Stanbic Bank #ticker:CFC seized customers’ assets valued at Sh381.88 million last year over unpaid loans, a 33.7 percent rise from the previous year. The move underlines increasing debt distress by lenders as individuals and firms struggle with repayment.
The listed bank disclosed in its latest annual report that repossessions for the financial year ended December 2018 grew from Sh285.6 million the previous year with repossessed residential properties more than quadrupling.
Assets repossessed comprised saloon cars, prime movers and trailers, which had been financed by the bank under vehicle and asset finance (VAF). Also seized were residential and commercial property financed under personal markets.
The seized assets will now be auctioned to recover the sum as is the policy with many lenders.
“The proceeds are used to reduce or repay the outstanding claim. In general, the bank does not occupy repossessed properties for business use,” Stanbic says in the report.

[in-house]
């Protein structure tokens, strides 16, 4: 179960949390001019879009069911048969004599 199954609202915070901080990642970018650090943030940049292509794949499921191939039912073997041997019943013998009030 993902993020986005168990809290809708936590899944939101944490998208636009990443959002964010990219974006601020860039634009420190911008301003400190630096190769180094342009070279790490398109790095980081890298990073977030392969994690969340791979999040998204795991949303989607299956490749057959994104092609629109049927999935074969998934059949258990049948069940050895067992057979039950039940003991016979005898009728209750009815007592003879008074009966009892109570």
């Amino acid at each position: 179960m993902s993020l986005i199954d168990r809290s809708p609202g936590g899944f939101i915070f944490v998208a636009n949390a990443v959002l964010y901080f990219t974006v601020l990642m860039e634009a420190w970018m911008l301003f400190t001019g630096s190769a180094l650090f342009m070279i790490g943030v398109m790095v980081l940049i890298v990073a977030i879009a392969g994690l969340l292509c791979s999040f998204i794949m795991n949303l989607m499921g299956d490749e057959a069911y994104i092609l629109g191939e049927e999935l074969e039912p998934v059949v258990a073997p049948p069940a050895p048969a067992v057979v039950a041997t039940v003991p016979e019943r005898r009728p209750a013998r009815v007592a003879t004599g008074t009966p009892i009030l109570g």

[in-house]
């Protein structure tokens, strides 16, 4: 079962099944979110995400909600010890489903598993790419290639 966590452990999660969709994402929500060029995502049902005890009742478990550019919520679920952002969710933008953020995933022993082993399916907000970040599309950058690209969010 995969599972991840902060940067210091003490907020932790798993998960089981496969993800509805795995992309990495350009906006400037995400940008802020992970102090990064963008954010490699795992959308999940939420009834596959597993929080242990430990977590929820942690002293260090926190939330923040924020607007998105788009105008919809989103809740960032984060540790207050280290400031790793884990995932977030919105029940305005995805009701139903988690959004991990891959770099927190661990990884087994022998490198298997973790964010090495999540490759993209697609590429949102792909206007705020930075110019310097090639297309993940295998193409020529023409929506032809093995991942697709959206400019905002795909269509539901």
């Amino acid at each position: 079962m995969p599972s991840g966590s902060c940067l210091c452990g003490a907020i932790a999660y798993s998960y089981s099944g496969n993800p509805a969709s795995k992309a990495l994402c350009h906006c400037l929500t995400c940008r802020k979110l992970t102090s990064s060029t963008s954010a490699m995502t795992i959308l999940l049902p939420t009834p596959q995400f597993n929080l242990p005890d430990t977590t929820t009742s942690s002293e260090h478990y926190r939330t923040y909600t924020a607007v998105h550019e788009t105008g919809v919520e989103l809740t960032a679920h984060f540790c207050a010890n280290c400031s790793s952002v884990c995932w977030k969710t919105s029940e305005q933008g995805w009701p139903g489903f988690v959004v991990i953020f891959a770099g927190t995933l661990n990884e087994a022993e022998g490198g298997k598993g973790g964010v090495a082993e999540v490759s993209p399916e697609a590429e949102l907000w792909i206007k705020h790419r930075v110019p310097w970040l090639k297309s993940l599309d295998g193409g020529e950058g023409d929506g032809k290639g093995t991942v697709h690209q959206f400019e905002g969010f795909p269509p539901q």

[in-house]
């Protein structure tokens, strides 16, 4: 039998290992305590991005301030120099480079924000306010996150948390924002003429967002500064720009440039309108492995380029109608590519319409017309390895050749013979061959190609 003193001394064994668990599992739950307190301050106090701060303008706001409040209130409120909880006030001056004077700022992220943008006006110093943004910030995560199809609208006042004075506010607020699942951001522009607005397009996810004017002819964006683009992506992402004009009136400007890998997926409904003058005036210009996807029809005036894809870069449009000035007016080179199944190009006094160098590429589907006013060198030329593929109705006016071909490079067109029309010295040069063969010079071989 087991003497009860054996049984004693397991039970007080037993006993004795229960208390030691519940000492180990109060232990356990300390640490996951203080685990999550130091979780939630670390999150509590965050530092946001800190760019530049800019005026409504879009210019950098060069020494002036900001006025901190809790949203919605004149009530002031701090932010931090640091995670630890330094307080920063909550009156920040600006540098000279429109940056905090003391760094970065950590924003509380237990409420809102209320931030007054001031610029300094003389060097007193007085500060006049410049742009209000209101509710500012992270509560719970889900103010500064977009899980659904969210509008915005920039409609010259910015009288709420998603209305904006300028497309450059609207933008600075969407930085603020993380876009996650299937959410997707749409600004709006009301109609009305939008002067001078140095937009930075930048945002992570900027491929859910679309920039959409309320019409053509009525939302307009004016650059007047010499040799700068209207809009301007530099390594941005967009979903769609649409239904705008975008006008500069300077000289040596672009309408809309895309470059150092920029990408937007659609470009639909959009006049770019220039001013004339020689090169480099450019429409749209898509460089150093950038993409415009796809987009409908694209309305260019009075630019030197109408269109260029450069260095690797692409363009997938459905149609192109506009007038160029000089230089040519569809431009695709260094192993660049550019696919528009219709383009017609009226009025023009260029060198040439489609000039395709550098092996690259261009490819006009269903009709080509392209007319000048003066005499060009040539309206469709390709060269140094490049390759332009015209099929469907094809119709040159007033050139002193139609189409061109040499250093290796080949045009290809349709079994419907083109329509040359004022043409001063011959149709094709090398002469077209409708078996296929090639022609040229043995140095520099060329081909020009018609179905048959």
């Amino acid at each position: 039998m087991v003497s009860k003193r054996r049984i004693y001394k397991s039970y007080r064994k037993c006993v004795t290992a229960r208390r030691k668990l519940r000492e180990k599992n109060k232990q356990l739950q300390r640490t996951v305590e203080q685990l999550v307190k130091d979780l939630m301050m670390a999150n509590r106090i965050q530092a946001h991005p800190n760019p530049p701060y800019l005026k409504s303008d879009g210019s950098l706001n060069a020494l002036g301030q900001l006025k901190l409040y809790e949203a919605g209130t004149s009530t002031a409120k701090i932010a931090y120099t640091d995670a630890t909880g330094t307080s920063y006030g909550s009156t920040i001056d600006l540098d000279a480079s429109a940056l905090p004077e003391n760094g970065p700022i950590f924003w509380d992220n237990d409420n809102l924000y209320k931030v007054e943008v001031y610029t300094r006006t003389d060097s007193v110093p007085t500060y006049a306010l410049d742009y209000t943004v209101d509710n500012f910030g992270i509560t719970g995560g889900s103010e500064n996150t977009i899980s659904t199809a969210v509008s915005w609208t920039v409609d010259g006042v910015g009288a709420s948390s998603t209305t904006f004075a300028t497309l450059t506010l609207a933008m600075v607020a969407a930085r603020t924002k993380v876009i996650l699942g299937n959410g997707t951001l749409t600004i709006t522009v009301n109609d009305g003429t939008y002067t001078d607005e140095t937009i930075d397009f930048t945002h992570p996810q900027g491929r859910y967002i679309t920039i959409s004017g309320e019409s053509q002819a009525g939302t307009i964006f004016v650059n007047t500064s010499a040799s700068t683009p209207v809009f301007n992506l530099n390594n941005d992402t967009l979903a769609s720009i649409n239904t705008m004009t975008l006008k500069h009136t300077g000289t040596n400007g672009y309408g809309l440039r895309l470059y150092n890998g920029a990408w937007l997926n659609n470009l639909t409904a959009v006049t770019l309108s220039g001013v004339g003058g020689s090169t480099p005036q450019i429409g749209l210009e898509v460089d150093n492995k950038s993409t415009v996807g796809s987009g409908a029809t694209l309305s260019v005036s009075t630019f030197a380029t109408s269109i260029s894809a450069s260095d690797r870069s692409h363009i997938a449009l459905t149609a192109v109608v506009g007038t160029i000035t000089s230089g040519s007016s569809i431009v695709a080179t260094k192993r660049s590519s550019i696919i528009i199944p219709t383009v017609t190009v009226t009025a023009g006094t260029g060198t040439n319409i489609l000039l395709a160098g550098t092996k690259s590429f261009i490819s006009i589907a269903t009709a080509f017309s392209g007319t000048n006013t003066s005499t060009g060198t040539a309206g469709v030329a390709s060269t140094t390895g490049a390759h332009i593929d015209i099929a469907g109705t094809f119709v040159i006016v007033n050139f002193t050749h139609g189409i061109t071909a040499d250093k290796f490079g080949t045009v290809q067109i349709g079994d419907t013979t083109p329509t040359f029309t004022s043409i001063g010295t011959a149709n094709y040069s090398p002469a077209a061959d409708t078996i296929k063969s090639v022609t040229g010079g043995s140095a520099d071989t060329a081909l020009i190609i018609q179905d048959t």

The value of residential properties seized rose from Sh19.65 million to Sh86.97 million in 2018 while other class of assets rose from Sh265.9 million to Sh294.9 million.
During the year, mortgage lending grew 17 percent to Sh21.02 billion, showing that more customers were developing property. This accounted for 13.3 percent of Stanbic’s Sh157.85 billion gross loans and advances as at end of the year.
Newspapers have been replete with adverts of vehicles and other properties put up for auction by banks.
As is common practice, banks rely on collateral to mitigate credit risk. They also rely on a panel that undertakes valuation of property and other assets used as collateral.
The repossessions came in the year Stanbic posted a 45.5 percent jump in net profit to Sh6.27 billion, supported by growth in both interest and non-interest income.
Net interest income grew by 14 percent to Sh12.13 billion from Sh10.6 billion posted at the end of previous financial year.
The bank cut loan loss provisions by 37.2 percent to Sh1.73 billion during the year as the Bank continues to focus on proactive arrears management.